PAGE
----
Thursday, January 20, 2005
Is the fix in?
By Jay Cronley
Special to ESPN.com
We were sitting around talking about fixes the other day.
Time was, the simple mention of such a thing would suck all the air out of the jockey club. Attendance and handle would decline.
Anymore, nobody bolts from a bad race to the stock market.
Somebody said that the fact that a fix of any type was being talked about was actually a good thing because that meant somebody had been caught. Something more deserving of concern from the honest horse or sports bettor was Internet gambling.
Internet gambling is unsupervised gambling where, say, a college quarterback could sit in his dorm room and, with a credit card, bet on games left and right. Why the Internet is considered to be off limits when it comes to arresting crooks and cheaters is anybody's guess. So horrific pornography and unsupervised gambling opportunities come from another country, from off a shore, or from outer space -- who cares where bad stuff on the Internet originates.
It's where it lands that's important.
Here's the way to keep college athletes from gambling on their computers.
You pass a law.
Somebody at our round-table discussion of fixes said that all cheaters considered, a horse race fix seemed to have evolved into a relatively minor event in terms of manpower anyway. Groups of riders didn't meet out behind the barn to arrange the order of super-duper Supers that would pay $50k to each schmuck for a couple of minute's worth of skullduggery. Most race track fixes involved a bad rider and/or a bad trainer and a juiced horse.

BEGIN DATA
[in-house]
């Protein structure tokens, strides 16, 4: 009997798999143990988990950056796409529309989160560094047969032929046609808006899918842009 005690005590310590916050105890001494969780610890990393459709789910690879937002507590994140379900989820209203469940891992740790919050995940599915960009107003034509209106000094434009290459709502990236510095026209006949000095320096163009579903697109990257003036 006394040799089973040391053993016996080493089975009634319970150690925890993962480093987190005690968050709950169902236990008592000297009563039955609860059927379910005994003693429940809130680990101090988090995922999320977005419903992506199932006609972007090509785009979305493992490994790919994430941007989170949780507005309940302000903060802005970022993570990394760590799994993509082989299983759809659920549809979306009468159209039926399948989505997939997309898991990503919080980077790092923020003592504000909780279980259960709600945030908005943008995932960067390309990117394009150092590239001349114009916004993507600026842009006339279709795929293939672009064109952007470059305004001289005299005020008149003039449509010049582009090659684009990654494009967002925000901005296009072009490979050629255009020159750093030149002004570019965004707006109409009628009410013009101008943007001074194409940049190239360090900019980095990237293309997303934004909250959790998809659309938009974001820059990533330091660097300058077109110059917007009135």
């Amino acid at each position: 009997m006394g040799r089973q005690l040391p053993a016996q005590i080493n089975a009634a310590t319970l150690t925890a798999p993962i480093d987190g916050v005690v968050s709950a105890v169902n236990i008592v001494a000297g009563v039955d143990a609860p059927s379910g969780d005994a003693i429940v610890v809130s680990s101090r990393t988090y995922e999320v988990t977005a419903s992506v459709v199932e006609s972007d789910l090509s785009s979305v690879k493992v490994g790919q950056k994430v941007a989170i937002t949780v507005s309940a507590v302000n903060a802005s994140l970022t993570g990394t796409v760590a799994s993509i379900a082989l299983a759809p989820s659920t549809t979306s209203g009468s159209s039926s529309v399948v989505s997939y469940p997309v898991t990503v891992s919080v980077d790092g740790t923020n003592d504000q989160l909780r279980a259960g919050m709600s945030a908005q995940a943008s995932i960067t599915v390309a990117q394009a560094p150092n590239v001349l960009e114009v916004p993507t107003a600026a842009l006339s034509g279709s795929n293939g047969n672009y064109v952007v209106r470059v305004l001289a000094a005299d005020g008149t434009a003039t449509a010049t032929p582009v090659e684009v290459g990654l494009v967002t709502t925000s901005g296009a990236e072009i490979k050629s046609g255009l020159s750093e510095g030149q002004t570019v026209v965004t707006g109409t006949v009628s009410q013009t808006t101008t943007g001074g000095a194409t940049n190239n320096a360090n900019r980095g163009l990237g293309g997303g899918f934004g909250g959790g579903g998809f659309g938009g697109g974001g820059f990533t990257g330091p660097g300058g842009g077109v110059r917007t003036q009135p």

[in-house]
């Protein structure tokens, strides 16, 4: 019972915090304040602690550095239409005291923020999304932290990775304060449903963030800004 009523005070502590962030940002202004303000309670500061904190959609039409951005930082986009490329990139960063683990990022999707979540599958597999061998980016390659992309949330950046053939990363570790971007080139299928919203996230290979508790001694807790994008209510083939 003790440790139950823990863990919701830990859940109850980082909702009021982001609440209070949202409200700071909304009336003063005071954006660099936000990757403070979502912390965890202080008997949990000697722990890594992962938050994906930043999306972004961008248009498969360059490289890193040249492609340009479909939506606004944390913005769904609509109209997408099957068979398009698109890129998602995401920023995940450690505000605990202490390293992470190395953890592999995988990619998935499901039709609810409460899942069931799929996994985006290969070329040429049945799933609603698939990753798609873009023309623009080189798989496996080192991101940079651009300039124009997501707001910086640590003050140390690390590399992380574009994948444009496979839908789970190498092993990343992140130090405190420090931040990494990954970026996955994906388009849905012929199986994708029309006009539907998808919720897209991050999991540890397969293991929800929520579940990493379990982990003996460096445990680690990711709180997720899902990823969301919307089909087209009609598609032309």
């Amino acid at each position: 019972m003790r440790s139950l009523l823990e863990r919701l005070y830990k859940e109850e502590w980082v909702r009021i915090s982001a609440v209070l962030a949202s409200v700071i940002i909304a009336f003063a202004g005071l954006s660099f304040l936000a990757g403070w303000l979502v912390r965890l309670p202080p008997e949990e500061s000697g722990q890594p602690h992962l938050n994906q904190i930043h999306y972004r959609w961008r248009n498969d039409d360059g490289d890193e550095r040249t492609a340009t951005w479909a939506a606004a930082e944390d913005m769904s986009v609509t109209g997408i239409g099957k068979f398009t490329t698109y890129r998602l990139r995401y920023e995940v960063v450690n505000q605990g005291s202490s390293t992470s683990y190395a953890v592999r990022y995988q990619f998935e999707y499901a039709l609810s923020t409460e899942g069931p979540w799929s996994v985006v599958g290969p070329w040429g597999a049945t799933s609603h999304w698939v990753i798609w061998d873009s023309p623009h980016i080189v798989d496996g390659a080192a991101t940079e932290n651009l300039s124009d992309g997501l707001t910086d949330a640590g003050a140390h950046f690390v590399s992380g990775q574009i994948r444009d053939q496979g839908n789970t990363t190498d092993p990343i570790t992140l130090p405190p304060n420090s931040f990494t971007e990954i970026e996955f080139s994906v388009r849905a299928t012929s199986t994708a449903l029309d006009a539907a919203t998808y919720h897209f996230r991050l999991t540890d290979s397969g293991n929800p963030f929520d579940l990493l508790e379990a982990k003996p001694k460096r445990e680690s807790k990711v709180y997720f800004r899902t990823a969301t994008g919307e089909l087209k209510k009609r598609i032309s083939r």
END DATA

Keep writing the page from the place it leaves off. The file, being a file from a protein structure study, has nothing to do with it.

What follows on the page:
Look at Martha. The occasional fix seems to have become like a surcharge, the price a player pays to have the opportunity to be in any game involving money.
I said at this point in the discussion that when it came to crooks at the horse races, they might be easier to spot at a small track, yet another reason to comb the bushes in search of winners, the main reason being winners were easier to pick at tiny tracks, the kicker being that 10-1 paid $22 in the Apple or in a panhandle. Everybody knows everybody at a small track. The impossible is more obvious. Dirty money can knock the odds from 20-1 to 2-1 like that. In this way, small tracks seem to regulate themselves.
Somebody disagreed with that, saying that the huge purses at the biggest tracks made cheating unnecessary.
Somebody else said that at the horse races, sometimes there sure was a fine line between cheating and brilliant training. For example, going at a race as though a horse needed the trip is sound thoroughbred development technique. But if you don't try to win in order to jack up a price next time, that's cheating. Needing a race and setting up a race both look similar, don't they.
Somebody else said nobody every arranged a race so the chalk won by ten, the point being, long shot players might accidentally land on a ringer.
Somebody said that betting small was a hedge against chiselers.
Somebody said he had heard somebody had gotten away with using a counterfeit chip at a casino, had put the fake chip in play and had used it as a laundering tactic in a way, and was paid with good money on a winning wager.
Somebody asked what we thought about the horse race that had allegedly been fixed back east recently.
We were in agreement here.
This was the time to play that track, a more honest place you couldn't hope to find, because it's all about right angles.
Write to Jay at firstname.lastname@example.org